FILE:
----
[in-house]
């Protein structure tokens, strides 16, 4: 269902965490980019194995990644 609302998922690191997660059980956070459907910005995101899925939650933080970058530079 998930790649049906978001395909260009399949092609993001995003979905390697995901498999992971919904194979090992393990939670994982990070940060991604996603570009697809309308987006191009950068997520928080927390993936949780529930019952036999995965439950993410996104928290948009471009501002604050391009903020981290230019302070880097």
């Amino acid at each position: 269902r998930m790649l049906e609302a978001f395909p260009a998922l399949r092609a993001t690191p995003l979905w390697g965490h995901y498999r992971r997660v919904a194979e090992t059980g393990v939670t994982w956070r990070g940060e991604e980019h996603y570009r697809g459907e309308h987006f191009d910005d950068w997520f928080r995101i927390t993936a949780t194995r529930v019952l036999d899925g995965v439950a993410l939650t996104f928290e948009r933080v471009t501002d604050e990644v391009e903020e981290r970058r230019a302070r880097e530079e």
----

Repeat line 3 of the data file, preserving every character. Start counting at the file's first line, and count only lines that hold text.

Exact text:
């Amino acid at each position: 269902r998930m790649l049906e609302a978001f395909p260009a998922l399949r092609a993001t690191p995003l979905w390697g965490h995901y498999r992971r997660v919904a194979e090992t059980g393990v939670t994982w956070r990070g940060e991604e980019h996603y570009r697809g459907e309308h987006f191009d910005d950068w997520f928080r995101i927390t993936a949780t194995r529930v019952l036999d899925g995965v439950a993410l939650t996104f928290e948009r933080v471009t501002d604050e990644v391009e903020e981290r970058r230019a302070r880097e530079e």